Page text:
BT is investing around £220m in improving broadband connectivity in Wales.
The company announced the project, which will attract £425m of investment by the end of 2015, on Thursday.
The scheme will see fibre-to-the-cabinet (FTTC) and fibre-to-the-premises (FTTP) rolled out in areas of the country where fibre would not normally be commercially viable, delivering download speeds of up to 80Mbps. The average download speed across Wales is currently 5-6Mbps, BT said.
In addition to BT's £220m contribution, the Welsh government is contributing £58m to the project and hasand around £90m from the European Regional Development Fund (ERDF).
However, the plan still needs to be given the green light by the European Commission as it is subject to state aid and major projects approval.
While this might not normally be a problem, the EC Competition Commission recently confirmed it was looking into the BDUK funding process as onlytenders for different counties. In many cases for certain areas.
If it is given the rubber stamp of approval by the Commission, BT said it would also create 50 new jobs and 100 new apprenticeships, as well as protecting 320 existing jobs.
The project, which aims to deliver fibre to non-commercially viable areas using government subsidies, is separate to BT's ongoing rollout of fibre services in commercially viable areas, which already included parts of Wales.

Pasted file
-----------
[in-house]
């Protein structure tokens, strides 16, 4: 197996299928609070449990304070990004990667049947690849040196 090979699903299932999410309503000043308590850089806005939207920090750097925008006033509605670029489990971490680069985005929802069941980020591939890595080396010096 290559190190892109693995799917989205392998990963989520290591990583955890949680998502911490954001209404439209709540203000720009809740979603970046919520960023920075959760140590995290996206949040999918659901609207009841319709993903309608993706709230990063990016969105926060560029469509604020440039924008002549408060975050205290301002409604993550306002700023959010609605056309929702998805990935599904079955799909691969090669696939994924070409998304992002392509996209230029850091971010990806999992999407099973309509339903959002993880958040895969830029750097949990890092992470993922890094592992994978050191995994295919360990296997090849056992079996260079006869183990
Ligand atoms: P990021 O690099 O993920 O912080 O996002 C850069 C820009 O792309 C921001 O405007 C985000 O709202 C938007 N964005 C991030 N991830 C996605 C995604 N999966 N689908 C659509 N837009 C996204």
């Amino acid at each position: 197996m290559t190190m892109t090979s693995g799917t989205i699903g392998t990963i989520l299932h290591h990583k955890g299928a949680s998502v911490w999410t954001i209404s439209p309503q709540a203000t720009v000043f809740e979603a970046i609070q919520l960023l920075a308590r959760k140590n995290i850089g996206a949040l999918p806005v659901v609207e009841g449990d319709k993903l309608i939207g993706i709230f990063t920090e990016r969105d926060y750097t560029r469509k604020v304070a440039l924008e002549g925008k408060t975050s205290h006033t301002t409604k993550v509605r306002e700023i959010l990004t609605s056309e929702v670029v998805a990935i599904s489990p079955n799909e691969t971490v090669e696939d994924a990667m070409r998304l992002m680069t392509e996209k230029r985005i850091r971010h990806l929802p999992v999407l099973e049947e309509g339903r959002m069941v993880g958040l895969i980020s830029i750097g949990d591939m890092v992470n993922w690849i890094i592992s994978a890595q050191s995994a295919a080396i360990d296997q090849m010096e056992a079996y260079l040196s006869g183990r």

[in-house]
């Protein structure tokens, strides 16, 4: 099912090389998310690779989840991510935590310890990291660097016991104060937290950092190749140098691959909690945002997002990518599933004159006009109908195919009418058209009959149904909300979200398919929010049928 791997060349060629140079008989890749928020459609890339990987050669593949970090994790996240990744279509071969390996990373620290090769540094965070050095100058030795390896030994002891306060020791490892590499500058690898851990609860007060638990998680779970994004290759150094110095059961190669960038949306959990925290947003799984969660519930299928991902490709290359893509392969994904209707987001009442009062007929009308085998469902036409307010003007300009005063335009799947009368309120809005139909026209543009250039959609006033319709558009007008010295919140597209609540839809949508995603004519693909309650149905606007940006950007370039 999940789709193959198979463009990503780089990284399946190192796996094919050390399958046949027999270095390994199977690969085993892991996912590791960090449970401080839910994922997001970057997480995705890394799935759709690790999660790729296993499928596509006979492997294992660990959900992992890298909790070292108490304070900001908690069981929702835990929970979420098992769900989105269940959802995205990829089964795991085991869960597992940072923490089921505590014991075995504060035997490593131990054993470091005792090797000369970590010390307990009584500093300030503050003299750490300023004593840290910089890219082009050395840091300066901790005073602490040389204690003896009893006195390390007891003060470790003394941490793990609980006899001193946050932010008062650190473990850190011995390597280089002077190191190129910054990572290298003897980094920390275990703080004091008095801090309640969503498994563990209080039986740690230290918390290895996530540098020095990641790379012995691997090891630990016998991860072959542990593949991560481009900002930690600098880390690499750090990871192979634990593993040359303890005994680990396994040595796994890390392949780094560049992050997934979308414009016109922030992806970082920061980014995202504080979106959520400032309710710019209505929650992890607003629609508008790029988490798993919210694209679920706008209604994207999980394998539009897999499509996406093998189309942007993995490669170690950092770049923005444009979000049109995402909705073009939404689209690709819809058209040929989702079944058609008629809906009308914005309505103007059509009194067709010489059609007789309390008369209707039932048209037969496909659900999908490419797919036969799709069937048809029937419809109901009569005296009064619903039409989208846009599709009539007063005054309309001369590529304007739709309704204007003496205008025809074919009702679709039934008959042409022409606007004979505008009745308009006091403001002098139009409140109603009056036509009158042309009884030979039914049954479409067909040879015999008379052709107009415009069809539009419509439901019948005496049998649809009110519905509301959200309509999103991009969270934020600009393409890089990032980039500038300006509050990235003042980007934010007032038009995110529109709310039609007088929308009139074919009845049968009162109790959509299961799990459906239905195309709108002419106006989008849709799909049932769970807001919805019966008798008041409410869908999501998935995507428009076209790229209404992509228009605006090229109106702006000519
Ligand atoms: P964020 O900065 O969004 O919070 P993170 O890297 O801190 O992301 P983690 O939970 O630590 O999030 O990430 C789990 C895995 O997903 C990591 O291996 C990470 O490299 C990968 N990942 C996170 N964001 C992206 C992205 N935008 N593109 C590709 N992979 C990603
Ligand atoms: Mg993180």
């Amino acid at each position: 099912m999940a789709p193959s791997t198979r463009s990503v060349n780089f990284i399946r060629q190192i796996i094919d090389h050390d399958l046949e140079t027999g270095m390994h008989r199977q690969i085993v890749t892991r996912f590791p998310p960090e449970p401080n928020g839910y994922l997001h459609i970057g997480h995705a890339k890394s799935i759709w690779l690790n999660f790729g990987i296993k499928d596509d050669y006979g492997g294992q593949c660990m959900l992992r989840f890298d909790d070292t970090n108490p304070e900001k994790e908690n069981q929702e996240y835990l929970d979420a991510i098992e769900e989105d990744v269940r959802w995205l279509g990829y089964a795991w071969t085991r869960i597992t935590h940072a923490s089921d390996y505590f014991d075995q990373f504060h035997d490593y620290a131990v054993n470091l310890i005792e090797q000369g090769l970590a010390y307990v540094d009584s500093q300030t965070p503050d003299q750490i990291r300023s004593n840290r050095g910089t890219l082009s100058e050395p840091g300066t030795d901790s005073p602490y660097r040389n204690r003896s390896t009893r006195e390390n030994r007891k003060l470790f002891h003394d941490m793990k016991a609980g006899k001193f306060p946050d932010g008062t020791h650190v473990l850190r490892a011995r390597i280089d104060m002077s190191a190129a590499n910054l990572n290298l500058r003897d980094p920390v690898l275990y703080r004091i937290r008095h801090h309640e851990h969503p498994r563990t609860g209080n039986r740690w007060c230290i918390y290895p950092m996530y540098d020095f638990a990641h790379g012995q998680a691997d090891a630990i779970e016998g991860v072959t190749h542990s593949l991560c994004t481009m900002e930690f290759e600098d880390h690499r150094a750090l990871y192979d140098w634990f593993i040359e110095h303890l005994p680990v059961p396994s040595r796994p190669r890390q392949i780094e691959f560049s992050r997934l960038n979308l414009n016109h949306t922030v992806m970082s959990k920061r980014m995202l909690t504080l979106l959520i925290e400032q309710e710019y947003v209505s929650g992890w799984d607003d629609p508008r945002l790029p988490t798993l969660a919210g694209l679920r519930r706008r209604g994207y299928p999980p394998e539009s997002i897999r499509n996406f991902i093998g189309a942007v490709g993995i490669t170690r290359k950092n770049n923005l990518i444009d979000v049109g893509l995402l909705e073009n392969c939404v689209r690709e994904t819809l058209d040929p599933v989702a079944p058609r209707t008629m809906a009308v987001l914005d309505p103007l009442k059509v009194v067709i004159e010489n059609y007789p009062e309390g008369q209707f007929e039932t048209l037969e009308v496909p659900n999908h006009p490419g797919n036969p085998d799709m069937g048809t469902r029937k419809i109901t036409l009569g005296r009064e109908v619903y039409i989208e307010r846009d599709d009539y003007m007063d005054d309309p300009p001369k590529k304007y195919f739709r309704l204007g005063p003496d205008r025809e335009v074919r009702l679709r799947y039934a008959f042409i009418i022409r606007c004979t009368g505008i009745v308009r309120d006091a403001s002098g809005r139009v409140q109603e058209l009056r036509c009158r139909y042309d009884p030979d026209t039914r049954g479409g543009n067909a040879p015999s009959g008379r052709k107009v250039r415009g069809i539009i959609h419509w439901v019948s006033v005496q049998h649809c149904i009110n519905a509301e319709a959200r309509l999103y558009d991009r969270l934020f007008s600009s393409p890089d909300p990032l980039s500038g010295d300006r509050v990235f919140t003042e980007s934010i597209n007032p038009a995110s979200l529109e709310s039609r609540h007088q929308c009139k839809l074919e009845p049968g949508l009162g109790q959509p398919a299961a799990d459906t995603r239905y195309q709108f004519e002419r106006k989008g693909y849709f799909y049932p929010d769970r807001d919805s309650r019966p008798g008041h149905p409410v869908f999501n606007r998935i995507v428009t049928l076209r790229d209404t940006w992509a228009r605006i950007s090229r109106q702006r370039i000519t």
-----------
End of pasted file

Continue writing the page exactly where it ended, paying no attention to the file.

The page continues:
In addition to creating new jobs, and safeguarding existing ones, BT said the additional infrastructure investment would enable a range of services not available to lower bandwidth users and businesses.
"For local businesses, the fibre network will underpin the introduction of many new services and applications," BT said. "Big business applications driven by cloud services and datacentres will be within the reach of enterprises of all sizes, computer backup, storage and processing will be faster, and the use of high quality videoconferencing within firms and between them and their customers will become a viable possibility."
Despite the benefits of super-fast broadband Britons have been slow to sign up for the highest speed services, according to.